For Dilma Rousseff, a former member of a Marxist guerrilla movement who was imprisoned and tortured by Brazil's ruling military junta in the 1970s, her country's modern-day problems must seem positively trifling. While many world leaders are forced to contend with populist anger in an age of growing unemployment and shrinking federal budgets, Brazil's first female president is charged with managing her country's booming economy, which has more than tripled over the last decade, and its determined ascent to prominence on the world stage.
It's a task that she has undertaken with low-key aplomb in her first year since taking over from Luiz Inácio Lula da Silva, the populist president who chose her as his successor. Rousseff has pledged to bring down Brazil's national debt and has even inserted her country into efforts to resolve the eurozone's fiscal crisis, dramatically reversing Brazil's decades-long role as supplicant to Europe.
Brazil may still be one of the world's most unequal countries, but Rousseff has put the eradication of this problem front and center. In her first months in office, she laid out a plan dubbed "Brazil Without Poverty," which aims to lift more than 16 million Brazilians out of extreme deprivation. "In jail you learn to survive, but also that you can't solve your problems overnight," she explained to Newsweek. "Waiting necessarily means hope, and if you lose hope, fear takes over. I learned how to wait."
This year's political upheavals have been as much about cities as countries. From Cairo's Tahrir Square to London's Tottenham, we've seen vivid illustrations of how urban spaces can shape social movements. Saskia Sassen, an academic guru who famously coined the term "global city," has been very much part of the conversation, arguing that the same melting-pot factors that make cities drivers of capitalism can also make them highly unstable. "The poor in Britain, living next to enclaves of wealth and privilege, chose street riots to deliver their message," she wrote.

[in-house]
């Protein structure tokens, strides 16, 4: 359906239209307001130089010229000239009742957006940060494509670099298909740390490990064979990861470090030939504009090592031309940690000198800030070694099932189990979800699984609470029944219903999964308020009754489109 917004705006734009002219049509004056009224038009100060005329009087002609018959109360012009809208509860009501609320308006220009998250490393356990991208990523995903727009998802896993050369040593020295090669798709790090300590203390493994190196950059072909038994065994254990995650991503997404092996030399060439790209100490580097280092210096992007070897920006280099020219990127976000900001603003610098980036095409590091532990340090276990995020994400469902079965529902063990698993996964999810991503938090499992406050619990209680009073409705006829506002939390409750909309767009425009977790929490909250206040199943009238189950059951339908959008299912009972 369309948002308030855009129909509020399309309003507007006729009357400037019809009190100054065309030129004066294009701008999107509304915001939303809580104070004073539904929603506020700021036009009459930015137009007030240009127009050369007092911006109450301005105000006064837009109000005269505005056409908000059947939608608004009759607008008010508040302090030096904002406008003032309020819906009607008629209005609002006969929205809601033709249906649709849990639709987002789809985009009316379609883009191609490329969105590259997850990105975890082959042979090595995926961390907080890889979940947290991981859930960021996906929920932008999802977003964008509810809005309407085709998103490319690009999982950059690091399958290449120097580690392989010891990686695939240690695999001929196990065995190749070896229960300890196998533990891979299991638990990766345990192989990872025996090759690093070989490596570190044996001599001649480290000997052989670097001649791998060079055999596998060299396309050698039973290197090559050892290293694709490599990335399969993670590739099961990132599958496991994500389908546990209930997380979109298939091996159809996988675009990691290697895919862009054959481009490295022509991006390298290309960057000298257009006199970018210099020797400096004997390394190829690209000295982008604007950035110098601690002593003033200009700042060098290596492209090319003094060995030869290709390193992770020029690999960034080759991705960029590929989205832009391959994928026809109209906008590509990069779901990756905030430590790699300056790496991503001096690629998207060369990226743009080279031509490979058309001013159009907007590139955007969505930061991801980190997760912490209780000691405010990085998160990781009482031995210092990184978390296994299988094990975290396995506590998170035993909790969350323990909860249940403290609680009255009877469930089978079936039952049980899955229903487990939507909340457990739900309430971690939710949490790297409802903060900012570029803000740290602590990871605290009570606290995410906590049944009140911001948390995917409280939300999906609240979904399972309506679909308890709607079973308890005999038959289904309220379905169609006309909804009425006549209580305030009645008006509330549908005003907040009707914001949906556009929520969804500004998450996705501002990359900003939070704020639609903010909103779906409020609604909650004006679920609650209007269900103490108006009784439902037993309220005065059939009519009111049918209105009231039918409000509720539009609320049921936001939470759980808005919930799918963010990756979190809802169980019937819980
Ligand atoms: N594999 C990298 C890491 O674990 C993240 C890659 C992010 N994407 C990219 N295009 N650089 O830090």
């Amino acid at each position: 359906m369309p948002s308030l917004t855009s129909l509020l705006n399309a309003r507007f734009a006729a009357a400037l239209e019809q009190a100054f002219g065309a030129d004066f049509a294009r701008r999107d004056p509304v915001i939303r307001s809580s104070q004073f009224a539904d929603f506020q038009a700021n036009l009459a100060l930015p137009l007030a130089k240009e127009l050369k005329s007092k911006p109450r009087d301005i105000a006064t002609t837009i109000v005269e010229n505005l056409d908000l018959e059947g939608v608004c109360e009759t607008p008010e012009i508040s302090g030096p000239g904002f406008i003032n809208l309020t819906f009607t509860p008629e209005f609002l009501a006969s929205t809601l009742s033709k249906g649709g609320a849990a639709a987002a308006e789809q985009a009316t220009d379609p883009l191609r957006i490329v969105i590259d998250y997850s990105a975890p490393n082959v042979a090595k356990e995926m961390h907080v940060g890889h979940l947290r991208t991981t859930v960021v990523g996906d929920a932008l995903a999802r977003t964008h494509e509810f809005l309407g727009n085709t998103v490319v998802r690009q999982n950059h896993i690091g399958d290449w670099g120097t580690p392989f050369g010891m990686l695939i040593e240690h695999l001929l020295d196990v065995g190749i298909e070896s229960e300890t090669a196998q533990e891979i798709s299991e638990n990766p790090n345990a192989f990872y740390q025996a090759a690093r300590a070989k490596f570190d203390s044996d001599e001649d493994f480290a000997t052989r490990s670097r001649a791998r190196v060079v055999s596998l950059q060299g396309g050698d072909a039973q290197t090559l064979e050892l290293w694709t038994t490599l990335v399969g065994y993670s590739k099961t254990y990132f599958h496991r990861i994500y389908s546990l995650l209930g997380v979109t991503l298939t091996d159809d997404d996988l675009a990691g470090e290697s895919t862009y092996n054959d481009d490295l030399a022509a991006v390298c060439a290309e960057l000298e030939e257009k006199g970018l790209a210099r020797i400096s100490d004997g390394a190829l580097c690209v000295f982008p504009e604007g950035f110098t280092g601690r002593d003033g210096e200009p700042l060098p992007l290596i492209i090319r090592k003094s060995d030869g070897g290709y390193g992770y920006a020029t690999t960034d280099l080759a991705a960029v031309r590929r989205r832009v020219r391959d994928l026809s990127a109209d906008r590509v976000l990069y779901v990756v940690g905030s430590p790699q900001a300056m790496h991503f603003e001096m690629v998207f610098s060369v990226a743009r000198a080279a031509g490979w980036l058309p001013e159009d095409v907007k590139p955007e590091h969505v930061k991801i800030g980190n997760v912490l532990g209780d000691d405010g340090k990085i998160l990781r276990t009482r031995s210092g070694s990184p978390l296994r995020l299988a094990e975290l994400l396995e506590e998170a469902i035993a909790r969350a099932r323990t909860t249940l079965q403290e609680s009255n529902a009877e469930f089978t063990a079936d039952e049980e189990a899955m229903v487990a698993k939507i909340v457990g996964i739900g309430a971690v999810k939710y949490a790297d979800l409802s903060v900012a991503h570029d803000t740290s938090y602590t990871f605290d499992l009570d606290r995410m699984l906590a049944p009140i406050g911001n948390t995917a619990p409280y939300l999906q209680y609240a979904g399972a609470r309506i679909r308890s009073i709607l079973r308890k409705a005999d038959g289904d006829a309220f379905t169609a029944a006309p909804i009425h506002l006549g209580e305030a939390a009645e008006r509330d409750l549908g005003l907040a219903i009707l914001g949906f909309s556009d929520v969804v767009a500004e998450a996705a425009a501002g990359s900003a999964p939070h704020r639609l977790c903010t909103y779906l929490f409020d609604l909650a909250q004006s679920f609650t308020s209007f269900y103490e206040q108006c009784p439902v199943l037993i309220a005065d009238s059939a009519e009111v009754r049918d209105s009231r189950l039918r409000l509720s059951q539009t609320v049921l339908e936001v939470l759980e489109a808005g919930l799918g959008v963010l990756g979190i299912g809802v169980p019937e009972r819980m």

Glaeser and Sassen pick the urban centers that are shaping the next century
For a more optimistic take on the potential of cities, there is Edward Glaeser's critically acclaimed Triumph of the City, released this year. The book overturns scores of conventional wisdoms about urban spaces: Teeming slums aren't a sign of poverty but of economic dynamism. Green, rural spaces actually hurt the environment. Historical preservation punishes a city's poorest residents. Glaeser's research has taken him from the fading industrial centers of America's Rust Belt to the exploding megalopolises of Rio de Janeiro and Lagos. But Glaeser doesn't always practice what he preaches. "About five years ago my wife and I did what millions of Americans do throughout the country," he has said. "We chose a suburb."
Stimulus or austerity? Mild stimulus today. Austerity soon.
America or China? America and China.
Arab Spring or Arab Winter? Spring for the Arabs, but a real threat of winter for Israel.
Reading list The Education of Henry Adams, by Henry Adams; Hidden Harmonies, by Robert Kaplan and Ellen Kaplan (disclosure: Bob teaches my son math); 1688: The First Modern Revolution, by Steven Pincus.
Best idea Crowdsourcing innovation in local government, like the privately and freely developed app that allows riders to know when buses in Boston will arrive.
Worst idea Ever more subsidies for highway construction contained in the American Jobs Act. Drivers should pay for their own infrastructure.
Stimulus or austerity? Stimulus.
America or China? Neither -- not the G-2 but the G-20.
Arab Spring or Arab Winter? Spring.
Reading list Open City, by Teju Cole; Keynes: The Return of the Master, by Robert Skidelsky; Confidence Men, by Ron Suskind.
Best idea Cooperation as a craft, not simply a decision.
Worst idea Rescuing the big banks as a way to rescue our economy.